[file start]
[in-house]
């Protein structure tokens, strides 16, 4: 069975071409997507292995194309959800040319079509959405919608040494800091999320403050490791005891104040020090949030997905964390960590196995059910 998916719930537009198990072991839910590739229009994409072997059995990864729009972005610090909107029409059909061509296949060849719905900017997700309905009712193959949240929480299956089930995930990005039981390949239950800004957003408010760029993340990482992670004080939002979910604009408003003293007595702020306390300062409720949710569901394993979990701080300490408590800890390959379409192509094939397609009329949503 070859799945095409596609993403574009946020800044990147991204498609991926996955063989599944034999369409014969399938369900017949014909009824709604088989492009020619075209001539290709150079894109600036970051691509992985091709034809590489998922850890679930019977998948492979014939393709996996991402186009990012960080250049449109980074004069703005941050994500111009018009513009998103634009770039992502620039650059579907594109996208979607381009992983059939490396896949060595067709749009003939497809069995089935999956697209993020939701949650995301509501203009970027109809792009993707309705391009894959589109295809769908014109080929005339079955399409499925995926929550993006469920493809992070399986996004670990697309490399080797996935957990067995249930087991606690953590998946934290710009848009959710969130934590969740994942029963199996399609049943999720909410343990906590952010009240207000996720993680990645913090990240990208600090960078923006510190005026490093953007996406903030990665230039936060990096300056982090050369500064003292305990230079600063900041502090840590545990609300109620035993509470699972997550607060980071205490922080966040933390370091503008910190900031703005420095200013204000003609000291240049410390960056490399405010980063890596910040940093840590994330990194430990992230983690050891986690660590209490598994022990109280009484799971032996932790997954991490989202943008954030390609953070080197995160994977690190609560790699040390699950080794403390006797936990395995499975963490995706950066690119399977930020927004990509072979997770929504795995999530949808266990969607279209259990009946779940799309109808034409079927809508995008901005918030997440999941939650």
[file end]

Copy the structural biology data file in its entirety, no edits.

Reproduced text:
[in-house]
């Protein structure tokens, strides 16, 4: 069975071409997507292995194309959800040319079509959405919608040494800091999320403050490791005891104040020090949030997905964390960590196995059910 998916719930537009198990072991839910590739229009994409072997059995990864729009972005610090909107029409059909061509296949060849719905900017997700309905009712193959949240929480299956089930995930990005039981390949239950800004957003408010760029993340990482992670004080939002979910604009408003003293007595702020306390300062409720949710569901394993979990701080300490408590800890390959379409192509094939397609009329949503 070859799945095409596609993403574009946020800044990147991204498609991926996955063989599944034999369409014969399938369900017949014909009824709604088989492009020619075209001539290709150079894109600036970051691509992985091709034809590489998922850890679930019977998948492979014939393709996996991402186009990012960080250049449109980074004069703005941050994500111009018009513009998103634009770039992502620039650059579907594109996208979607381009992983059939490396896949060595067709749009003939497809069995089935999956697209993020939701949650995301509501203009970027109809792009993707309705391009894959589109295809769908014109080929005339079955399409499925995926929550993006469920493809992070399986996004670990697309490399080797996935957990067995249930087991606690953590998946934290710009848009959710969130934590969740994942029963199996399609049943999720909410343990906590952010009240207000996720993680990645913090990240990208600090960078923006510190005026490093953007996406903030990665230039936060990096300056982090050369500064003292305990230079600063900041502090840590545990609300109620035993509470699972997550607060980071205490922080966040933390370091503008910190900031703005420095200013204000003609000291240049410390960056490399405010980063890596910040940093840590994330990194430990992230983690050891986690660590209490598994022990109280009484799971032996932790997954991490989202943008954030390609953070080197995160994977690190609560790699040390699950080794403390006797936990395995499975963490995706950066690119399977930020927004990509072979997770929504795995999530949808266990969607279209259990009946779940799309109808034409079927809508995008901005918030997440999941939650």